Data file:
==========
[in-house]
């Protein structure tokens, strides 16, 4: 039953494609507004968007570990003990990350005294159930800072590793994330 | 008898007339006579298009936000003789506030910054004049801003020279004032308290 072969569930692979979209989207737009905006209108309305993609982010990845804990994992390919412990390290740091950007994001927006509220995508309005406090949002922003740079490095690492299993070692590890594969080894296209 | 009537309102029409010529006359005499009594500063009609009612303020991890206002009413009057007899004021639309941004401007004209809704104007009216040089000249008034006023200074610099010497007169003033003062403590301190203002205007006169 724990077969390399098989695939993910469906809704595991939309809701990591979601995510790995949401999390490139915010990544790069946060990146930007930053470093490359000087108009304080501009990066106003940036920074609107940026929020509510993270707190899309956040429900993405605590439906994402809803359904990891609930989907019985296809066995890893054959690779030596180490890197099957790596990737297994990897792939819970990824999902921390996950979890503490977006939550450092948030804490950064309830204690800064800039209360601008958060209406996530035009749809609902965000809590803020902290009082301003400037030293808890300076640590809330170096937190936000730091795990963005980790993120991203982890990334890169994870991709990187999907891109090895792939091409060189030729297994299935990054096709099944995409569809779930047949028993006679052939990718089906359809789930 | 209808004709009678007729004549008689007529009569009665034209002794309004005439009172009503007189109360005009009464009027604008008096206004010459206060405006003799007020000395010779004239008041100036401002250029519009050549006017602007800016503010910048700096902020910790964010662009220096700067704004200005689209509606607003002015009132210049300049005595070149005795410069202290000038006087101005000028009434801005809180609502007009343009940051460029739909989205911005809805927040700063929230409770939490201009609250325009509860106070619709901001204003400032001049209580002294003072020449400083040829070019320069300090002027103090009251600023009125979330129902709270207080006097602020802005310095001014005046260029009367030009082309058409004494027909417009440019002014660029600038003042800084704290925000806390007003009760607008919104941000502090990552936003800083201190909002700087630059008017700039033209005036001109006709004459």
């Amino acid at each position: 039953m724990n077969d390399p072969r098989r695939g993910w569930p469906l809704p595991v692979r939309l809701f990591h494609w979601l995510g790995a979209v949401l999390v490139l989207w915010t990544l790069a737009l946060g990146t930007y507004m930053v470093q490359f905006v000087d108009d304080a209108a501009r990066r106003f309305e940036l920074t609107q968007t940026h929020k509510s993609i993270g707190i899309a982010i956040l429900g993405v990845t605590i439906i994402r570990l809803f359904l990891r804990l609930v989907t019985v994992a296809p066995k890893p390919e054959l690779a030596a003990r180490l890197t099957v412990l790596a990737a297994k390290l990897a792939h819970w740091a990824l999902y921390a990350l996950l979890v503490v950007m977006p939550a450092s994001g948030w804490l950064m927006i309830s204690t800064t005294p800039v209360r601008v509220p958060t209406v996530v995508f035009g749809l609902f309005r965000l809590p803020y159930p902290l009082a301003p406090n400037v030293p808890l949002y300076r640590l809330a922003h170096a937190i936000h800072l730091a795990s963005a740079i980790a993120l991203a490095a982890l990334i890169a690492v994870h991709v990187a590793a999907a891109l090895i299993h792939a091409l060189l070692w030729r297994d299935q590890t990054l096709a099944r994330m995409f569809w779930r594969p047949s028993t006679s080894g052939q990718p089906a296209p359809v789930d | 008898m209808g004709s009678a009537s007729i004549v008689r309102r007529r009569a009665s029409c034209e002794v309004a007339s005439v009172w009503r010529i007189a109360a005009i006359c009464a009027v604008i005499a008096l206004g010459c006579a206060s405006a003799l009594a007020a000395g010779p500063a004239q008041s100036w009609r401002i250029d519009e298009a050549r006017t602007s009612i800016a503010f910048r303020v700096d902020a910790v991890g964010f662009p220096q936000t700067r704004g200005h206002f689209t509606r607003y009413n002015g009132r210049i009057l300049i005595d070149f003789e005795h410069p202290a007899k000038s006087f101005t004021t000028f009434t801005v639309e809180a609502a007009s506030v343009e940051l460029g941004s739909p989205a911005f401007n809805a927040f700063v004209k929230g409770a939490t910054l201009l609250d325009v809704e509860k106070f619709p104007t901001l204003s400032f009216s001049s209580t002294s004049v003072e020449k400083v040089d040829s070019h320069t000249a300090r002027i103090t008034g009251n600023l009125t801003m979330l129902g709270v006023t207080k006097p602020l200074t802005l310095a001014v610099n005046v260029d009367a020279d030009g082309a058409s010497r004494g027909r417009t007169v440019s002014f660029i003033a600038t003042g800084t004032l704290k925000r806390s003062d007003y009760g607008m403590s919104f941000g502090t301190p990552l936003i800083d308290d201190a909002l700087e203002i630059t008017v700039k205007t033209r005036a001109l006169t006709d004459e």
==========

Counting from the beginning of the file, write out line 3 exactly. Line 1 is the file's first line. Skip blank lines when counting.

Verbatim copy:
């Amino acid at each position: 039953m724990n077969d390399p072969r098989r695939g993910w569930p469906l809704p595991v692979r939309l809701f990591h494609w979601l995510g790995a979209v949401l999390v490139l989207w915010t990544l790069a737009l946060g990146t930007y507004m930053v470093q490359f905006v000087d108009d304080a209108a501009r990066r106003f309305e940036l920074t609107q968007t940026h929020k509510s993609i993270g707190i899309a982010i956040l429900g993405v990845t605590i439906i994402r570990l809803f359904l990891r804990l609930v989907t019985v994992a296809p066995k890893p390919e054959l690779a030596a003990r180490l890197t099957v412990l790596a990737a297994k390290l990897a792939h819970w740091a990824l999902y921390a990350l996950l979890v503490v950007m977006p939550a450092s994001g948030w804490l950064m927006i309830s204690t800064t005294p800039v209360r601008v509220p958060t209406v996530v995508f035009g749809l609902f309005r965000l809590p803020y159930p902290l009082a301003p406090n400037v030293p808890l949002y300076r640590l809330a922003h170096a937190i936000h800072l730091a795990s963005a740079i980790a993120l991203a490095a982890l990334i890169a690492v994870h991709v990187a590793a999907a891109l090895i299993h792939a091409l060189l070692w030729r297994d299935q590890t990054l096709a099944r994330m995409f569809w779930r594969p047949s028993t006679s080894g052939q990718p089906a296209p359809v789930d | 008898m209808g004709s009678a009537s007729i004549v008689r309102r007529r009569a009665s029409c034209e002794v309004a007339s005439v009172w009503r010529i007189a109360a005009i006359c009464a009027v604008i005499a008096l206004g010459c006579a206060s405006a003799l009594a007020a000395g010779p500063a004239q008041s100036w009609r401002i250029d519009e298009a050549r006017t602007s009612i800016a503010f910048r303020v700096d902020a910790v991890g964010f662009p220096q936000t700067r704004g200005h206002f689209t509606r607003y009413n002015g009132r210049i009057l300049i005595d070149f003789e005795h410069p202290a007899k000038s006087f101005t004021t000028f009434t801005v639309e809180a609502a007009s506030v343009e940051l460029g941004s739909p989205a911005f401007n809805a927040f700063v004209k929230g409770a939490t910054l201009l609250d325009v809704e509860k106070f619709p104007t901001l204003s400032f009216s001049s209580t002294s004049v003072e020449k400083v040089d040829s070019h320069t000249a300090r002027i103090t008034g009251n600023l009125t801003m979330l129902g709270v006023t207080k006097p602020l200074t802005l310095a001014v610099n005046v260029d009367a020279d030009g082309a058409s010497r004494g027909r417009t007169v440019s002014f660029i003033a600038t003042g800084t004032l704290k925000r806390s003062d007003y009760g607008m403590s919104f941000g502090t301190p990552l936003i800083d308290d201190a909002l700087e203002i630059t008017v700039k205007t033209r005036a001109l006169t006709d004459e």